What did we learn about the GC riders at the Vuelta Femenina?

The end of the race in Spain saw the first major tour of the season go to Annemiek van Vleuten. It would be fair to say she wasn’t the strongest rider but she by virtue of making the fewest mistakes, she was able to capitalise. We saw a new hope in Gaia Realini begin to deliver on her promise now that she’s in the Women’s WorldTour and Demi Vollering is still the strongest GC rider, albeit the runner-up here.

Annemiek van Vleuten

So much was said going into this year’s Vuelta Femenina writing off Van Vleuten after a fairly average Spring Classics campaign by her standards. The usual stories, was this one year too many for the outgoing world champion? Should she have retired at the end of 2022 after a perfect year that saw her win 3 major tours and the world championships? It was clear in the races leading up to this one that Annemiek couldn’t just steamroller her way to victories. The might of SD Worx is partly to blame for that and the lacklustre race design on the queen stage at the Setmana Ciclista Valenciana is also another tough like-for-like comparison to make to 2022.

Most people had Demi Vollering as the overwhelming favourite, it made sense, she hadn’t finished worse than 2nd place since Omloop het Nieuwsblad and taken a full Ardennes triple. So really it was just an almost underdog story for Van Vleuten coming into this one as many wished her to refind her GC form but without necessarily having had more than a flash of it so far in 2023. Even here, some of the attacks didn’t appear as strong as the previous year as the gap appears to be closing.

The GC win will add confidence for sure and it proves there is still a way to win smart but a GC win at the Tour de France Femmes is going to be tough without some more creative tactical calls behind the scenes.

Demi Vollering
(Photo Credit: Dario Belingheri/Getty Images)

Demi Vollering

Demi will feel like this race is a big opportunity missed and that she should be celebrating the win. Bar the mishap in timing yesterday, that would be the case and it shows that simply being the strongest doesn’t always net you the race win. Instead, she joins the ranks of the GC riders caught out in the crosswinds on Stage 3, who did the GC racing sin of losing avoidable time.

The team were slightly on the back foot from the opening TTT, pre-race favourites with the bookies, they finished 5th and lost 14″. In hindsight, that was probably the easiest way to gain the gap of 9″. Also no sprinting for intermediate bonus seconds, which at 6″-4″-2″ you can quickly see a route to that gap being closed in this year’s Vuelta Femenina. The team car will look back on some of the calls they’ve made this Vuelta Femenina and realise that sometimes they can’t just win with brute strength from their riders and need another card to play.

Then you start to wonder if a team block of 4 domestiques/sprinters was the right call. Vas got some results and Cecchini is also a solid domestique. Femke Markus impressed at times with how far she could go whilst climbing despite a one-day race sprint background. So maybe the call to take Marie Schreiber and not say Lonneke Uneken or Christine Majerus made the difference. In an ideal world, that might be Mischa Bredewold but she’s coming off a long stint in the classics. I can’t help but feel like Majerus would’ve been a tactically better option to have as a road captain.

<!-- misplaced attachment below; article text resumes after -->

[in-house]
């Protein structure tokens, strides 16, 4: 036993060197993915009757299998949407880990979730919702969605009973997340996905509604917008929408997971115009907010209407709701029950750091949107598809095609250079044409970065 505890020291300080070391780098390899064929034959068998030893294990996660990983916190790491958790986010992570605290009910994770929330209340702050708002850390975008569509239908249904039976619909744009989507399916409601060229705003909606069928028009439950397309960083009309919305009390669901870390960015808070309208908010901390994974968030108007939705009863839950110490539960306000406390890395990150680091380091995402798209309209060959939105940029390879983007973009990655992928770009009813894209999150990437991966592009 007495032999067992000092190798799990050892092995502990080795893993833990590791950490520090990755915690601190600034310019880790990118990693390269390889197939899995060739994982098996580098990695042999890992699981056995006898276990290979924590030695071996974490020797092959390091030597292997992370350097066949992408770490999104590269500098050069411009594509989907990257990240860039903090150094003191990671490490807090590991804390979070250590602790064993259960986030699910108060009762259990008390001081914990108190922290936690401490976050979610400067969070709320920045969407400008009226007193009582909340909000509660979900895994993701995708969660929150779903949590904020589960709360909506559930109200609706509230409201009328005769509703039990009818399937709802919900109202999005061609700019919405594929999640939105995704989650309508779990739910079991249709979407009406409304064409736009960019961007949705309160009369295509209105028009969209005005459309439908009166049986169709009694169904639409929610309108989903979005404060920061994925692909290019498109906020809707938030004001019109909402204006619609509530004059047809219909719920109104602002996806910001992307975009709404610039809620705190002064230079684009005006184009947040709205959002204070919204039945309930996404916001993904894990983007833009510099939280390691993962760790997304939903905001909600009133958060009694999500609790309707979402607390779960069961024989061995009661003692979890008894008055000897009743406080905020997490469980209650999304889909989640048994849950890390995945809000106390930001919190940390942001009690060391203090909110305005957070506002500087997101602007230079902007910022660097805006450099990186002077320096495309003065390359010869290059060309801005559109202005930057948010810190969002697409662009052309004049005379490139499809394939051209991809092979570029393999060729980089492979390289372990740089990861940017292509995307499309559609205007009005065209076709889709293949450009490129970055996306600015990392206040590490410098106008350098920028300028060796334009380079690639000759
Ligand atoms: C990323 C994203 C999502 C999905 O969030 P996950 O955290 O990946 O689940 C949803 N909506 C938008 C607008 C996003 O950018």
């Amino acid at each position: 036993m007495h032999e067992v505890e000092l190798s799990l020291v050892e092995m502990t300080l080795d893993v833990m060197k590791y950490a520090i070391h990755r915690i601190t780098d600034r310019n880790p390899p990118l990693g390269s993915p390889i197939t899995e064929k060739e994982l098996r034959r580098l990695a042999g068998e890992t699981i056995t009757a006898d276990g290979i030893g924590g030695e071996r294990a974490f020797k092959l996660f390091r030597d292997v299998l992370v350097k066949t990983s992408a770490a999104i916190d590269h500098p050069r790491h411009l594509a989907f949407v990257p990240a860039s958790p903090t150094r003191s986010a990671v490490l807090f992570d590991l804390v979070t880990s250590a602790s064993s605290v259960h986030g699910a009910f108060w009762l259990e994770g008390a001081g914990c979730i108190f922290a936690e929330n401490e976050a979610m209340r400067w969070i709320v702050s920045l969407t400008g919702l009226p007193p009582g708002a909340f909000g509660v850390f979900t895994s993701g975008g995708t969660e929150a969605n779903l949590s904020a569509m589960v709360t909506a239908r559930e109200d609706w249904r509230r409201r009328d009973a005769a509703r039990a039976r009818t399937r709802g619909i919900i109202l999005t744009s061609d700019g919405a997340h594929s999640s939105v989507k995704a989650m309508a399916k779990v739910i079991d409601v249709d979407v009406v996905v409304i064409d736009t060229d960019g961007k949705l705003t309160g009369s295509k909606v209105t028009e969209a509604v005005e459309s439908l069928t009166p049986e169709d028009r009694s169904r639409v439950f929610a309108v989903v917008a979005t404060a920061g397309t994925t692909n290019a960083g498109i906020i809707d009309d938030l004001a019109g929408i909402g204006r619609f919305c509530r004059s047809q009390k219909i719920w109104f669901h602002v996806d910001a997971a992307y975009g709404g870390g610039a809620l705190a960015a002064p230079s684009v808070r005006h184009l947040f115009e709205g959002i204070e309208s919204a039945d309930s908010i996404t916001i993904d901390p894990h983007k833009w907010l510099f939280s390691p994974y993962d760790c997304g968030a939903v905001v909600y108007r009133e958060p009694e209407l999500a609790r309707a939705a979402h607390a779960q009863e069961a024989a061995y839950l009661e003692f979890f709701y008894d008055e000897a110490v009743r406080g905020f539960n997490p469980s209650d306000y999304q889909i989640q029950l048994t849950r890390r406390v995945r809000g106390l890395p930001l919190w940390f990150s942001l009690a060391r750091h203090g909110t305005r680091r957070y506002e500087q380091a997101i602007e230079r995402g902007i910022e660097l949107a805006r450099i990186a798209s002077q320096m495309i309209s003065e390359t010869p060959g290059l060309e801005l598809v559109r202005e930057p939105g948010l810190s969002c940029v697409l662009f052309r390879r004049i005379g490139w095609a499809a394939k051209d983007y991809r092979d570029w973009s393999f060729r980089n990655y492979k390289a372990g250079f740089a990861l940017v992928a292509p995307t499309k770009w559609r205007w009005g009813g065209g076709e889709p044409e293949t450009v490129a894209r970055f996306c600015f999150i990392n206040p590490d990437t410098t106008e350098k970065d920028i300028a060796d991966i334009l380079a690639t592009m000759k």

Plenty of this is made moot by a different result, if Demi Vollering finds another 10 seconds today, then almost none of this will have mattered. But when there’s a race win left out there, an after-action review helps established what might have worked better.

Gaia Realini
(Photo Credit: Sprint Cycling Agency)

Gaia Realini

The Italian’s breakout ride came two years ago at the Giro but she remained on the Isolmant-Premac-Vittoria team for another year and proved it wasn’t a one-off. She was always on the back foot in those races due to team time trials and a prologue, so Trek Segafredo has done a good job here of keeping her out of trouble in the TTT and finishing in 3rd place on the opening day. It will always be a weakness and the individual time trial in this year’s Tour de France Femmes will probably prevent her from winning that race, however, this was a good result.

What the team will look back on though and wonder if the 2 minutes and 41 seconds lost on Stage 3 in the crosswinds. Back at the UAE Tour Women, Trek did a good job of ensuring she was where she needed to be but that was largely under the guidance of Elisa Longo Borghini who was an unfortunate late withdrawal here. In a weird parallel, Realini’s final GC time was exactly 2 minutes and 41 seconds behind Annemiek Van Vleuten. If only she had been able to roll in with the bunch on Stage 3!

There is plenty of hope for the Italian pure climber, power data figures are very promising when it comes to w/kg figures but they aren’t quite everything. Riders with greater outright watts like Demi Vollering and Annemiek van Vleuten still potentially have the upper hand in certain scenarios where similar w/kg figures are being pushed. We also didn’t see Realini drop one of the two Dutch stars with her own attack. She responded to Van Vleuten’s move on Stage 6 and she went with Vollering on Stage 7. For a full all-round GC rider, that’s going to be an area to develop – the confidence to ride away from the biggest names.

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